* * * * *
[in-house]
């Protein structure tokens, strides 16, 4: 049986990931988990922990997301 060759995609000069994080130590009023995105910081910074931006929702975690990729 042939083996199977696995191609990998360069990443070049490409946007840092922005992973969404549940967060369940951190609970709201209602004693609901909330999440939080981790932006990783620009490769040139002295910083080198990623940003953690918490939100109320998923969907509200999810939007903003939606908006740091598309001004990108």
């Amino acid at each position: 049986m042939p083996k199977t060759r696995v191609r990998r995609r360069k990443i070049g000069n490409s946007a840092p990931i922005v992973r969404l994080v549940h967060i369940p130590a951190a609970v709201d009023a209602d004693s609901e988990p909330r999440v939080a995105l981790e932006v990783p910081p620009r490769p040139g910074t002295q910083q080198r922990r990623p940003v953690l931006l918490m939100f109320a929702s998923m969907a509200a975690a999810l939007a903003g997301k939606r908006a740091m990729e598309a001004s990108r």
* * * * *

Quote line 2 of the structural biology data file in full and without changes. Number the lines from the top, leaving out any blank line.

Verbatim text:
């Protein structure tokens, strides 16, 4: 049986990931988990922990997301 060759995609000069994080130590009023995105910081910074931006929702975690990729 042939083996199977696995191609990998360069990443070049490409946007840092922005992973969404549940967060369940951190609970709201209602004693609901909330999440939080981790932006990783620009490769040139002295910083080198990623940003953690918490939100109320998923969907509200999810939007903003939606908006740091598309001004990108």